Crib Turned Manger

I use my partially German heritage as blame for inability to throw away some things.  If my brain can perceive a use, I keep it.  But I do have "laws" in that if I haven't used something in a year, it gets pitched.  And that, my friends, is maintaining the fine line between being "thrifty" and being a hoarder that ends up on TLC.

Last fall when we moved into the new farm, it was actually quite clear of odds and ends from the previous owners (a miracle considering the mounds of junk we encountered on other farms we considered buying), but they did leave a large baby crib in the garage.  I went to put it on Craigslist and get rid of it and soon found out why--it was recalled and therefore was pretty near impossible (in good conscious) to sell.  It looked like something I could eventually find a use for and so it got stuffed into the old garage, which we refer to as the garden shed.

By this spring, that poor garden shed had become a horrifying catch-all of things we didn't know exactly where to store and so I finally tackled organizing it last week. I found a place for everything except that crib.  It needed a use or it needed to go.

Looking at it, the slats screamed to me "hay rack".  After considering several possibilities, I finally decided that the donkeys needed a new hay feeder more than anyone else (I was just putting their hay on the other side of the fence and making them stick their heads through all winter...poor girls are missing so much mane now!).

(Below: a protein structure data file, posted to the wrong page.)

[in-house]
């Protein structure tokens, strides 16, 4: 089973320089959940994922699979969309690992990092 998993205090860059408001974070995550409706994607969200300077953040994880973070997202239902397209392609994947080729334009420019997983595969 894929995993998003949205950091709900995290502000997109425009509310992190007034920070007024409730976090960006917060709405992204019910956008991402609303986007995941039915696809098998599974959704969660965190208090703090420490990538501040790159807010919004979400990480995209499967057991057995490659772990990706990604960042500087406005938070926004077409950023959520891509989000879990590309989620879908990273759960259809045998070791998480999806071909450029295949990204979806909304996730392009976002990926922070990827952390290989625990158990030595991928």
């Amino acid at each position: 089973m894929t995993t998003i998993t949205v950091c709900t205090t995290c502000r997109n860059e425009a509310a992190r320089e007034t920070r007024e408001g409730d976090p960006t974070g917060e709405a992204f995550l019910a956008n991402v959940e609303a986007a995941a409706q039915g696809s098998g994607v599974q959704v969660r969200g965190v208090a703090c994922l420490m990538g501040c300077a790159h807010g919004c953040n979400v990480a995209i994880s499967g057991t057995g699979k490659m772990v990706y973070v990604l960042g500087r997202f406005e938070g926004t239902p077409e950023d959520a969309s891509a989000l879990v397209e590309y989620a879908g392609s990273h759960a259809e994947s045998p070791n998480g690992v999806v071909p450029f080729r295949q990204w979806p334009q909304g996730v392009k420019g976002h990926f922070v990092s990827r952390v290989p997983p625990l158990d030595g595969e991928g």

I brainstormed for a bit and then grabbed the screw gun.  I am dangerous with a screw gun, it gets me into all sorts of trouble.  I mean, it takes like 5 minutes to "create" something...not always something good, but something.

This time it turned into something good.  I was able to create a solid, good-looking donkey-size hay rack in under 15 minutes.



First I attached the bottom mattress holder (which was wood on this one-perfect!) to the two main sides, like you would normally do to put the crib together but using construction screws instead of the removable bolts that came it with it. I don't want it to come apart!

Next, I took the long sides and sloping them to a relative mid-point. I couldn't do a perfect mid-point due to some hardware on the bottom, but it was close.  I screwed them at the top and bottom into the short side.
 

 



And that was that. I am going to drill some holes in the bottom to let water out and add one bracer bar to each side for extra strength, but otherwise it's done.  

This hay feeder will fit at least a small square bale and it the perfect height for the donkeys.  The bottom wood will catch anything that falls and prevent waste. It would probably work quite well for goats, sheep, alpacas or ponies as well.

Recalled cribs are usually free and this is a good way to make sure they don't end up in the landfill!

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Dalarna Farm
RR1
Vermillion, SD 57069


Phone: 605-660-6599

E-mail: dalarnafarm@gmail.com

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